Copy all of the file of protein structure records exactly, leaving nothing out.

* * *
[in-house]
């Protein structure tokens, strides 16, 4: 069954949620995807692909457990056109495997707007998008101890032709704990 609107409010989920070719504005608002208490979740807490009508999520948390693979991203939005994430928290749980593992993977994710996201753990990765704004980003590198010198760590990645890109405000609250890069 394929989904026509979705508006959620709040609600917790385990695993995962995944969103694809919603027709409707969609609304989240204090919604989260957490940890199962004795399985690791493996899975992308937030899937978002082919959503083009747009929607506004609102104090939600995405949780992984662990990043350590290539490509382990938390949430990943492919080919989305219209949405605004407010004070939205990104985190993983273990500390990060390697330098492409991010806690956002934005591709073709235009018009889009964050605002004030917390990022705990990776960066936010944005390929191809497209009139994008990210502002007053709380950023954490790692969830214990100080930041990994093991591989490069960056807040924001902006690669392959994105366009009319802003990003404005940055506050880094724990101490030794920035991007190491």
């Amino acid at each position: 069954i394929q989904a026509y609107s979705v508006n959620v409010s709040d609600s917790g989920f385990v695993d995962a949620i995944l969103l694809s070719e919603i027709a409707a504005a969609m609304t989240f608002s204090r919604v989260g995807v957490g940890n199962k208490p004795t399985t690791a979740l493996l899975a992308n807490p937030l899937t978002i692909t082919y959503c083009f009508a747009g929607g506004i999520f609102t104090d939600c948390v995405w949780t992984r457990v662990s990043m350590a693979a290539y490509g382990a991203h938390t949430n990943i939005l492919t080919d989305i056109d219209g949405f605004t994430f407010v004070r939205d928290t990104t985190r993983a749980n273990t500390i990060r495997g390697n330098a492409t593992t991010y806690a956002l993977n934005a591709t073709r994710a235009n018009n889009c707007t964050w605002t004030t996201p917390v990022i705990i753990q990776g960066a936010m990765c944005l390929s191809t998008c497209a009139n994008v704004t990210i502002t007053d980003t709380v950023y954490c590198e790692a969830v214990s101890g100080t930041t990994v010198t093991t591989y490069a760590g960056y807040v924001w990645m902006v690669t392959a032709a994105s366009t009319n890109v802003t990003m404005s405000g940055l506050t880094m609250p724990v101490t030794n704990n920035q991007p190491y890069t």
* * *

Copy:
[in-house]
């Protein structure tokens, strides 16, 4: 069954949620995807692909457990056109495997707007998008101890032709704990 609107409010989920070719504005608002208490979740807490009508999520948390693979991203939005994430928290749980593992993977994710996201753990990765704004980003590198010198760590990645890109405000609250890069 394929989904026509979705508006959620709040609600917790385990695993995962995944969103694809919603027709409707969609609304989240204090919604989260957490940890199962004795399985690791493996899975992308937030899937978002082919959503083009747009929607506004609102104090939600995405949780992984662990990043350590290539490509382990938390949430990943492919080919989305219209949405605004407010004070939205990104985190993983273990500390990060390697330098492409991010806690956002934005591709073709235009018009889009964050605002004030917390990022705990990776960066936010944005390929191809497209009139994008990210502002007053709380950023954490790692969830214990100080930041990994093991591989490069960056807040924001902006690669392959994105366009009319802003990003404005940055506050880094724990101490030794920035991007190491």
């Amino acid at each position: 069954i394929q989904a026509y609107s979705v508006n959620v409010s709040d609600s917790g989920f385990v695993d995962a949620i995944l969103l694809s070719e919603i027709a409707a504005a969609m609304t989240f608002s204090r919604v989260g995807v957490g940890n199962k208490p004795t399985t690791a979740l493996l899975a992308n807490p937030l899937t978002i692909t082919y959503c083009f009508a747009g929607g506004i999520f609102t104090d939600c948390v995405w949780t992984r457990v662990s990043m350590a693979a290539y490509g382990a991203h938390t949430n990943i939005l492919t080919d989305i056109d219209g949405f605004t994430f407010v004070r939205d928290t990104t985190r993983a749980n273990t500390i990060r495997g390697n330098a492409t593992t991010y806690a956002l993977n934005a591709t073709r994710a235009n018009n889009c707007t964050w605002t004030t996201p917390v990022i705990i753990q990776g960066a936010m990765c944005l390929s191809t998008c497209a009139n994008v704004t990210i502002t007053d980003t709380v950023y954490c590198e790692a969830v214990s101890g100080t930041t990994v010198t093991t591989y490069a760590g960056y807040v924001w990645m902006v690669t392959a032709a994105s366009t009319n890109v802003t990003m404005s405000g940055l506050t880094m609250p724990v101490t030794n704990n920035q991007p190491y890069t």